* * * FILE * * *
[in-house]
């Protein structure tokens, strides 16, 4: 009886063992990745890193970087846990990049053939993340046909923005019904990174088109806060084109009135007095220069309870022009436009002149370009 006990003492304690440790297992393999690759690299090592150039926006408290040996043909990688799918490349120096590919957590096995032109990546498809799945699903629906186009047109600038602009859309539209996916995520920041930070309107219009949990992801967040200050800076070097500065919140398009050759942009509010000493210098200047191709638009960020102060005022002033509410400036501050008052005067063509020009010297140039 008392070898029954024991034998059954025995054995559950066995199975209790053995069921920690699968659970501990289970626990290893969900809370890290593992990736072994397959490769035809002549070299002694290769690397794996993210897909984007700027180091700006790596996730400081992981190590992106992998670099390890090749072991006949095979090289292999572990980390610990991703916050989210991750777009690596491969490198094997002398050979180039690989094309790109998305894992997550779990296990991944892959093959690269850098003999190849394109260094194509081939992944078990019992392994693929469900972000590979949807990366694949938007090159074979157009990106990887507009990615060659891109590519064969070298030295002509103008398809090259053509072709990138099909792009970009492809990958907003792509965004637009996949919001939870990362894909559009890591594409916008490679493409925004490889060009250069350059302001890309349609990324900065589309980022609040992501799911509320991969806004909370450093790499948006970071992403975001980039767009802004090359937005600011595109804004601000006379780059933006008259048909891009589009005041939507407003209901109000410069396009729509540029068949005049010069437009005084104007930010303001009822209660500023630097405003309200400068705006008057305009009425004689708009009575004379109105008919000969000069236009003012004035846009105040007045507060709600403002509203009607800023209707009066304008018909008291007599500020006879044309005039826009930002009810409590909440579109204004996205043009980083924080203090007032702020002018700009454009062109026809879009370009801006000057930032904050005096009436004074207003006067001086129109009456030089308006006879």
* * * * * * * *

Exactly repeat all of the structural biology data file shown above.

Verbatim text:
[in-house]
């Protein structure tokens, strides 16, 4: 009886063992990745890193970087846990990049053939993340046909923005019904990174088109806060084109009135007095220069309870022009436009002149370009 006990003492304690440790297992393999690759690299090592150039926006408290040996043909990688799918490349120096590919957590096995032109990546498809799945699903629906186009047109600038602009859309539209996916995520920041930070309107219009949990992801967040200050800076070097500065919140398009050759942009509010000493210098200047191709638009960020102060005022002033509410400036501050008052005067063509020009010297140039 008392070898029954024991034998059954025995054995559950066995199975209790053995069921920690699968659970501990289970626990290893969900809370890290593992990736072994397959490769035809002549070299002694290769690397794996993210897909984007700027180091700006790596996730400081992981190590992106992998670099390890090749072991006949095979090289292999572990980390610990991703916050989210991750777009690596491969490198094997002398050979180039690989094309790109998305894992997550779990296990991944892959093959690269850098003999190849394109260094194509081939992944078990019992392994693929469900972000590979949807990366694949938007090159074979157009990106990887507009990615060659891109590519064969070298030295002509103008398809090259053509072709990138099909792009970009492809990958907003792509965004637009996949919001939870990362894909559009890591594409916008490679493409925004490889060009250069350059302001890309349609990324900065589309980022609040992501799911509320991969806004909370450093790499948006970071992403975001980039767009802004090359937005600011595109804004601000006379780059933006008259048909891009589009005041939507407003209901109000410069396009729509540029068949005049010069437009005084104007930010303001009822209660500023630097405003309200400068705006008057305009009425004689708009009575004379109105008919000969000069236009003012004035846009105040007045507060709600403002509203009607800023209707009066304008018909008291007599500020006879044309005039826009930002009810409590909440579109204004996205043009980083924080203090007032702020002018700009454009062109026809879009370009801006000057930032904050005096009436004074207003006067001086129109009456030089308006006879």